Quentin Tarantino's eighth film - of an ultimate ten, if he's to be believed. This one is stretched way beyond the point it needs to be, and is every bit as gory-grisly as any of his previous films, especially in the final hour of this 2 hour 53 minute film. Mind you, this was the 'shorter' version which I saw. In case you think that that might leave you feeling short-changed there is another print doing the rounds at 20 minutes longer still.
Set a short time after the American Civil War, the film takes its time to really get started. The first two screen-headed 'chapters' introduce us to four of the characters. In an oncoming blizzard a stagecoach containing bounty hunter Kurt Russell has Jennifer Jason Leigh as his prisoner who is being taken to a small town to face justice. The coach picks up another bounty hunter, a Major (Samuel L. Jackson) as well as the incoming new sheriff (Walton Goggins, a name I didn't know but one to watch) of the town to where Russell is taking Leigh to be delivered up - to be hanged. To wait out the snowstorm the coach stops at an isolated haberdashery store where is found the remainder already there who are to comprise the 'eight' of the title, including Michael Madsen, Tim Roth (with exaggerated lah-di-dah English accent) and Bruce Dern as an aged General in the recent war. But - and this is the crux of the film - is everybody really who they say they are?
My main criticism is in the long preamble before the story starts in earnest, well over half an hour into an already too long film. If the purpose of this extended opening was to furnish us with information which would explain later actions or motivations, even in hindsight, it took way too long to do so and, in any case, there's a lot of extraneous stuff there.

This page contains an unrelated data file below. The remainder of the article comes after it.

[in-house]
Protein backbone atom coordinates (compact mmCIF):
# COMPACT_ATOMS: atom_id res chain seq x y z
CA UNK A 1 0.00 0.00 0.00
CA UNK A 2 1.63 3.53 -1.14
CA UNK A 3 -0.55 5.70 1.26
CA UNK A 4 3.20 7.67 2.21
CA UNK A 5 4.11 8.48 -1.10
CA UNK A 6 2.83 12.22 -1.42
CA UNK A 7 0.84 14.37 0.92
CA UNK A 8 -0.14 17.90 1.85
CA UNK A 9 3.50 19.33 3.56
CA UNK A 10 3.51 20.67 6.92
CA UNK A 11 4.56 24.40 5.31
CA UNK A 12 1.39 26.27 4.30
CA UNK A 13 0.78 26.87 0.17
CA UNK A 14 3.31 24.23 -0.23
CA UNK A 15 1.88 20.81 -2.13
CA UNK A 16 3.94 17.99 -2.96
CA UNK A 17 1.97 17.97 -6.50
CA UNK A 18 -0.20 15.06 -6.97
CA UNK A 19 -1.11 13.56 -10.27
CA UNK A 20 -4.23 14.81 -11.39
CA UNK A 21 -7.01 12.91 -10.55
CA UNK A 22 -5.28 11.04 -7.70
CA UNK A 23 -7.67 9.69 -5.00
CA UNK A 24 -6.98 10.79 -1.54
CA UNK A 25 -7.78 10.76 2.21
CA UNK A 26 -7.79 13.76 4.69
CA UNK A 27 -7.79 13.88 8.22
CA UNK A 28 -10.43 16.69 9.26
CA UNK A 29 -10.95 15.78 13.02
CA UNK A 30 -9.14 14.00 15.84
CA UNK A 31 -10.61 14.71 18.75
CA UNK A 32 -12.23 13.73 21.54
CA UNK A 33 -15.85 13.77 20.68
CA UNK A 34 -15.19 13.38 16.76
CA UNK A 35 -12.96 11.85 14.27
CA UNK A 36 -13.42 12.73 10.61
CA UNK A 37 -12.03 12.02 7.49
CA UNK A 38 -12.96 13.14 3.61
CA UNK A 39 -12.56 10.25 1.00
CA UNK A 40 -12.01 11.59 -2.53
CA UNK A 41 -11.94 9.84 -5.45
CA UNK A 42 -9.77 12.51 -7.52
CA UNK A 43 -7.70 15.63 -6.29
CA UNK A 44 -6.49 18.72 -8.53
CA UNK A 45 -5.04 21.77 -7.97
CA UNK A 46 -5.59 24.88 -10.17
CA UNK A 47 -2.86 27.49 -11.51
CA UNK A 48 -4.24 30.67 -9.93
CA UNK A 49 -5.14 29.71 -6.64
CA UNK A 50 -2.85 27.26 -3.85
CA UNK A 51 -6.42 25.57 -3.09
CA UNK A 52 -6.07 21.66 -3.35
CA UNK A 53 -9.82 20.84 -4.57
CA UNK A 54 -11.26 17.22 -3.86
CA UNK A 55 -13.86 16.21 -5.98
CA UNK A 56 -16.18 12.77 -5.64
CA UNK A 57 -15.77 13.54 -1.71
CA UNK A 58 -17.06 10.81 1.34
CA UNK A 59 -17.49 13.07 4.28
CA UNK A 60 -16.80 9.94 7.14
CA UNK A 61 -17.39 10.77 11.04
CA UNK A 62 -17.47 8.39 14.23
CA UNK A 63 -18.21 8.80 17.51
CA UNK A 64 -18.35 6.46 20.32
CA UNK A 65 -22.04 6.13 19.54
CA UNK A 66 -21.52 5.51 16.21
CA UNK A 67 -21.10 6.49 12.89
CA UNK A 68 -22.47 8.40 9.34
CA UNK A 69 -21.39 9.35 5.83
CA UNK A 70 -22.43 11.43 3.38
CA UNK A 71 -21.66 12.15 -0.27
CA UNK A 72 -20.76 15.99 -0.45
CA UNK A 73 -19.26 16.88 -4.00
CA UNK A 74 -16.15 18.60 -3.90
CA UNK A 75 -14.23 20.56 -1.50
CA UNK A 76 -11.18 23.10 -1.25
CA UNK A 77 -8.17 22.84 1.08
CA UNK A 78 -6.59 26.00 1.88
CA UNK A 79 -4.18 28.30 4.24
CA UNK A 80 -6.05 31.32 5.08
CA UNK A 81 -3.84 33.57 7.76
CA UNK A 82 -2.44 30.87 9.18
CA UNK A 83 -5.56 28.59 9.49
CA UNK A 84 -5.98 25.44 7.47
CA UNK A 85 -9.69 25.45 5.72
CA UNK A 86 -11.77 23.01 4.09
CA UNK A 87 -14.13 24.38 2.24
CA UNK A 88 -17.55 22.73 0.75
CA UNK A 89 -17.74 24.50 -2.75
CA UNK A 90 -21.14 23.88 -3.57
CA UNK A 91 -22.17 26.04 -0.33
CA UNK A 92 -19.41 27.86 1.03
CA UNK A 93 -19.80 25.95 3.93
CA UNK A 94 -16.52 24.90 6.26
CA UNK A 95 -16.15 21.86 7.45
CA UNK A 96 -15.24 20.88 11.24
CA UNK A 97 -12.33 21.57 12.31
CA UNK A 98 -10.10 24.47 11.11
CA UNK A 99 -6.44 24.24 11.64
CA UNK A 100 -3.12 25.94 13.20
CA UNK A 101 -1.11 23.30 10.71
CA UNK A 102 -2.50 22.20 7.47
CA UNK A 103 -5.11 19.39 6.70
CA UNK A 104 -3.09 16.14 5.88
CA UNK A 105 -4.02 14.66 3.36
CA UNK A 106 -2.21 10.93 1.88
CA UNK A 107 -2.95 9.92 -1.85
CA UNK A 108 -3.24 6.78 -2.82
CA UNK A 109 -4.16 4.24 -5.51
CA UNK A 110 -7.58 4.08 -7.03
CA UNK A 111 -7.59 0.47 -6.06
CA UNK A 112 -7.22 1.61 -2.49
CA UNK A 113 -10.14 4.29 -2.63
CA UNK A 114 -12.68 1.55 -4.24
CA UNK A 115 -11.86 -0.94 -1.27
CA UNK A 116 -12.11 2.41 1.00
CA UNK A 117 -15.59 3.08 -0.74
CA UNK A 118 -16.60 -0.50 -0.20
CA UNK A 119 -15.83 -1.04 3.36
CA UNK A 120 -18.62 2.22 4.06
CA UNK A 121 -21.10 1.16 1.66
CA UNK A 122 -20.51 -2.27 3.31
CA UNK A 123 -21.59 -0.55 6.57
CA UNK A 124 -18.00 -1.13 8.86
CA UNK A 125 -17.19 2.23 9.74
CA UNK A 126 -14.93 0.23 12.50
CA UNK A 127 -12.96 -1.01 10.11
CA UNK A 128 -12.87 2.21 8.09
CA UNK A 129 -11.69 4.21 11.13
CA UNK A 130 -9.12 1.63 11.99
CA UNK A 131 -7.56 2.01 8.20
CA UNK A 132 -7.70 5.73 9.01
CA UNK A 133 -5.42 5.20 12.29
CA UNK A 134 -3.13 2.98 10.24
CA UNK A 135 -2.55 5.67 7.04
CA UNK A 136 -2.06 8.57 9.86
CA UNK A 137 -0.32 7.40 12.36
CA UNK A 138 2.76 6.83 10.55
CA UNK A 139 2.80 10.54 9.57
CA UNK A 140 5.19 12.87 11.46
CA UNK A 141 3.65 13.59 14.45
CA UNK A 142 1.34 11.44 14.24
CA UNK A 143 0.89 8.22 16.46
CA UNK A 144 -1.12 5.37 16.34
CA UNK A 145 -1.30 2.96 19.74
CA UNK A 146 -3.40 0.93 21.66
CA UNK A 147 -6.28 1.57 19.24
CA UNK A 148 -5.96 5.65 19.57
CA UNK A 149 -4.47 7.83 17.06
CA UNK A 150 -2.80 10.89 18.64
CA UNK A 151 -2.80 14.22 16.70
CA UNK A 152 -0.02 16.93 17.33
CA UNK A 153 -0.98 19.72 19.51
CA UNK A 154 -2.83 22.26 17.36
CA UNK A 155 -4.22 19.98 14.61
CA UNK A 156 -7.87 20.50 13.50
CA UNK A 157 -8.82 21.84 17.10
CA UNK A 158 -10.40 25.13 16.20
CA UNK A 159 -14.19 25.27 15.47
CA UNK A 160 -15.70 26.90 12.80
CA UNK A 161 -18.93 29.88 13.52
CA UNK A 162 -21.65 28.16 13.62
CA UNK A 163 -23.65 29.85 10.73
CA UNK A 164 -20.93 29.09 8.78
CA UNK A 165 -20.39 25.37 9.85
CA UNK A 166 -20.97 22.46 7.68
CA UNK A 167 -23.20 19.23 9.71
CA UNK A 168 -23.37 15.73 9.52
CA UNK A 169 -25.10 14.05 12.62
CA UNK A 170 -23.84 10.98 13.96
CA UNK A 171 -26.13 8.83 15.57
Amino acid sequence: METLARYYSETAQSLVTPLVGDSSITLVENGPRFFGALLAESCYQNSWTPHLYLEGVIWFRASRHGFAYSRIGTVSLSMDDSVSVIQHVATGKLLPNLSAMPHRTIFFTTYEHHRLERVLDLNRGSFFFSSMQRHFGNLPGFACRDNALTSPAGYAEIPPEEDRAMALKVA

After the shelter of the store has been reached the scene rarely shifts outside again for the remainder of the film, except for a couple of briefish flashbacks and one or two short action sequences.
The real tension only starts about half way through the film when questions start to be asked about exactly who each of these people really are. It does become interesting, actually very absorbing, as the audience is no wiser about the truth of everybody's identity than the characters themselves are.
Being directed and written by who it is, it hardly needs saying that tensions are only broken through blood-lettings, almost entirely with guns - and some of it is very graphic indeed, some of the victims of the bullets' targets surviving to continue their confrontations even whilst bleeding heavily.
It's all very handsomely shot in Panavision's widescreen, now rarely-used, 'letter-box' format, with the opening snowbound scenes particularly impressive, and all set to a suitably ominously-sounding Ennio Morricone score.
I haven't actively disliked any of Tarantino's films. This one is not, I think, one of his best, being over-indulgent, lacking discipline and, crucially, being needlessly over-long. But when it eventually does get going it did draw me in and from then on I wasn't at all bored, though some of that alertness was having to steel myself against witnessing yet more gore, usually arriving suddenly and sometimes not quite as expected.
But on the whole, I derived more entertainment from it than I do for most films.....................................7.
12 minutes ago